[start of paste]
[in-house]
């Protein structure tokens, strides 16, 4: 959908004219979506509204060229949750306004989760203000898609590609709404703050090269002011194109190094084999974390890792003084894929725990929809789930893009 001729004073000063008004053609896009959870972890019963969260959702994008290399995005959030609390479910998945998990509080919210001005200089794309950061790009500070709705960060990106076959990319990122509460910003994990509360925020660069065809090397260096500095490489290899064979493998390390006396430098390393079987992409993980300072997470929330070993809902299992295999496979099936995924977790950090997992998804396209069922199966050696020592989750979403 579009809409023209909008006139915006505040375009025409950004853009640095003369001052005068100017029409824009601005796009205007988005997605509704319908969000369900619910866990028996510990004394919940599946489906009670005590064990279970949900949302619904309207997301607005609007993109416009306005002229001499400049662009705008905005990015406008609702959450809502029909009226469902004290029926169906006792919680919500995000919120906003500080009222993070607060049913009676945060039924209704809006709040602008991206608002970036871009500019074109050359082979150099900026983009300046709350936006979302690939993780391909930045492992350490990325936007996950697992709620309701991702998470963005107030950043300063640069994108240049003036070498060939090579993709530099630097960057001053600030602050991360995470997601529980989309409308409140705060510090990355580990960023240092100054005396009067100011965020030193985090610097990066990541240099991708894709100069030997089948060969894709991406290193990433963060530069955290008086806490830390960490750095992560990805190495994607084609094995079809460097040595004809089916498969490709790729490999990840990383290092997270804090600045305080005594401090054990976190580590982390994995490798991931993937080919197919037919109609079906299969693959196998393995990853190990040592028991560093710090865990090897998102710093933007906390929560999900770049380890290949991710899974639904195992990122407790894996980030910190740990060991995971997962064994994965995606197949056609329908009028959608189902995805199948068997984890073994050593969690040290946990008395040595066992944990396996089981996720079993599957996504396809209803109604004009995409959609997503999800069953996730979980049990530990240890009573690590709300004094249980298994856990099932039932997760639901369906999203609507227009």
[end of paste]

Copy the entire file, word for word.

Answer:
[in-house]
């Protein structure tokens, strides 16, 4: 959908004219979506509204060229949750306004989760203000898609590609709404703050090269002011194109190094084999974390890792003084894929725990929809789930893009 001729004073000063008004053609896009959870972890019963969260959702994008290399995005959030609390479910998945998990509080919210001005200089794309950061790009500070709705960060990106076959990319990122509460910003994990509360925020660069065809090397260096500095490489290899064979493998390390006396430098390393079987992409993980300072997470929330070993809902299992295999496979099936995924977790950090997992998804396209069922199966050696020592989750979403 579009809409023209909008006139915006505040375009025409950004853009640095003369001052005068100017029409824009601005796009205007988005997605509704319908969000369900619910866990028996510990004394919940599946489906009670005590064990279970949900949302619904309207997301607005609007993109416009306005002229001499400049662009705008905005990015406008609702959450809502029909009226469902004290029926169906006792919680919500995000919120906003500080009222993070607060049913009676945060039924209704809006709040602008991206608002970036871009500019074109050359082979150099900026983009300046709350936006979302690939993780391909930045492992350490990325936007996950697992709620309701991702998470963005107030950043300063640069994108240049003036070498060939090579993709530099630097960057001053600030602050991360995470997601529980989309409308409140705060510090990355580990960023240092100054005396009067100011965020030193985090610097990066990541240099991708894709100069030997089948060969894709991406290193990433963060530069955290008086806490830390960490750095992560990805190495994607084609094995079809460097040595004809089916498969490709790729490999990840990383290092997270804090600045305080005594401090054990976190580590982390994995490798991931993937080919197919037919109609079906299969693959196998393995990853190990040592028991560093710090865990090897998102710093933007906390929560999900770049380890290949991710899974639904195992990122407790894996980030910190740990060991995971997962064994994965995606197949056609329908009028959608189902995805199948068997984890073994050593969690040290946990008395040595066992944990396996089981996720079993599957996504396809209803109604004009995409959609997503999800069953996730979980049990530990240890009573690590709300004094249980298994856990099932039932997760639901369906999203609507227009």